By BILL RODRIGUEZ  |  December 21, 2009
o informality is the norm. Being a student hangout, the prices are as agreeable as the food. A list of house specialties are only $12.95 for dinner, with lunch portions only-er, $8.95. There are also more choices in basic categories than at many other such restaurants, a convenience for regulars — seven fried rice variations, for example. Soup choices ($3.75) aren’t just the usual Tom Yum and Tom Kar Gai, but also crystal soup, chicken in broth with glass noodles, also known as bean thread noodles; and a house soup, with roast pork, Napa cabbage, and wontons in a clear broth.

But why settle for chopped liver if foie gras is on the menu? I love Tom Yum but usually find myself choosing Tom Kar, because I’m a fool for coconut milk. Theirs is wonderfully creamy, pink from a bit of chili; but I’m a glutton, so I could have used more mushrooms among the three medium shrimp. Johnnie’s Tom Yum was chock full of vegetables, but it’s two-chili hotness was a bit too much for her, so she slid it across to our guest, who very much enjoyed it. (The one- and two-chili designations start with spicy, not moderate, and continue with very spicy.)

We also shared a combination platter ($10.95). The three Siam rolls were small, crisp fried spring rolls full of shredded veggies. The four satay skewers consisted of both beef and chicken, marinated but even more appreciated with a thick peanut sauce. There was also vegetable tempura, abundant but a bit greasier, because of a thicker batter, than Japanese versions. The three dipping sauces were all a little sweet, especially the one with diced carrots and cukes, and even the one called chili sauce.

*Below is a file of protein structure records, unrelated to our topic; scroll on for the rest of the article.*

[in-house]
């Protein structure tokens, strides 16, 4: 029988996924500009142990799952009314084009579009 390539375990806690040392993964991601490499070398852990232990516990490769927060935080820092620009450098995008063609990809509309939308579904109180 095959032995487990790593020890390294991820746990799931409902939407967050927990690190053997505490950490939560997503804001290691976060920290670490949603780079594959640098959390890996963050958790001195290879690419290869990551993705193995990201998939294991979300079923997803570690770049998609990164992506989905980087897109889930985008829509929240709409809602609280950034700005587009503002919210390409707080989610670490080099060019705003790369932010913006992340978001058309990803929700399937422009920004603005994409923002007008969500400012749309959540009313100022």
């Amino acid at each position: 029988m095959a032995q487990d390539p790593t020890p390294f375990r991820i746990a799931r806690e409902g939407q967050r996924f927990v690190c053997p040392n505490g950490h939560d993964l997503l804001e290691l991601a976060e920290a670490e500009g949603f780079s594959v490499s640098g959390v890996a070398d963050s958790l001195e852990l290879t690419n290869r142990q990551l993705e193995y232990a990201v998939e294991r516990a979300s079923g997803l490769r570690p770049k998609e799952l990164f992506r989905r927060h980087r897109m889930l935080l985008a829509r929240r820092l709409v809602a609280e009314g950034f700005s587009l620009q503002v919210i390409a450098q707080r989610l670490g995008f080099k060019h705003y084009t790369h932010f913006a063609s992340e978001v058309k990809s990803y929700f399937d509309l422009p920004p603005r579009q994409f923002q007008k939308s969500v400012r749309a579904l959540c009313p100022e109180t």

Tarra couldn’t be coaxed away from ordering pad Thai ($8.25-$9.25), which she’s a big fan of in general, and especially at Spice. She declares theirs to be “the best.” My sample of its rice noodles gave a little resistance, a prime interest of mine, and this version contains turnip as well as mung bean sprouts, ground peanuts, and choice of meat, shrimp, veggies, or tofu. Very good.

She also touted the two-chili hot basil fried rice ($8.25-$9.25). Some of the other versions sounded interesting, such as the pineapple one with shrimp, chicken, and crabmeat, and a Korean variation with kimchi (fermented bok choi). But I’m glad I followed Tarra’s recommendation, because there was a delicious smokiness to it as well as panfried basil leaves and other goodies.

Another dish that knocked me out was one of the four duck offerings, which range in sauces from choo chee curry to plum sauce. This one was tamarind ($15.95; at lunch, $8.95), accompanied by sautéed vegetables. The skin was very crispy, which is always a separate treat, and there was plenty of the meat, swimming in enough sauce to spoon over the side of rice, which had been shaped in a star mold. The complementary taste of ginger was a pleasant addition.

Johnnie chose their take on the first dish she ever had in a Thai restaurant, massaman curry ($10.95-$15.95, from tofu or veggies to duck or mixed seafood). (My first dish was so spicy hot that I couldn’t finish it, concerned that my chopsticks would burst into flame.) There were big chunks of sweet potato, which she very much appreciated, plus tofu and lots of carrots and onions in a sweet and spicy hot sauce. Delicious.

Now that there is plenty of competition among Thai restaurants, it’s harder for one to stand out. Spice certainly does, as its packed tables attest.
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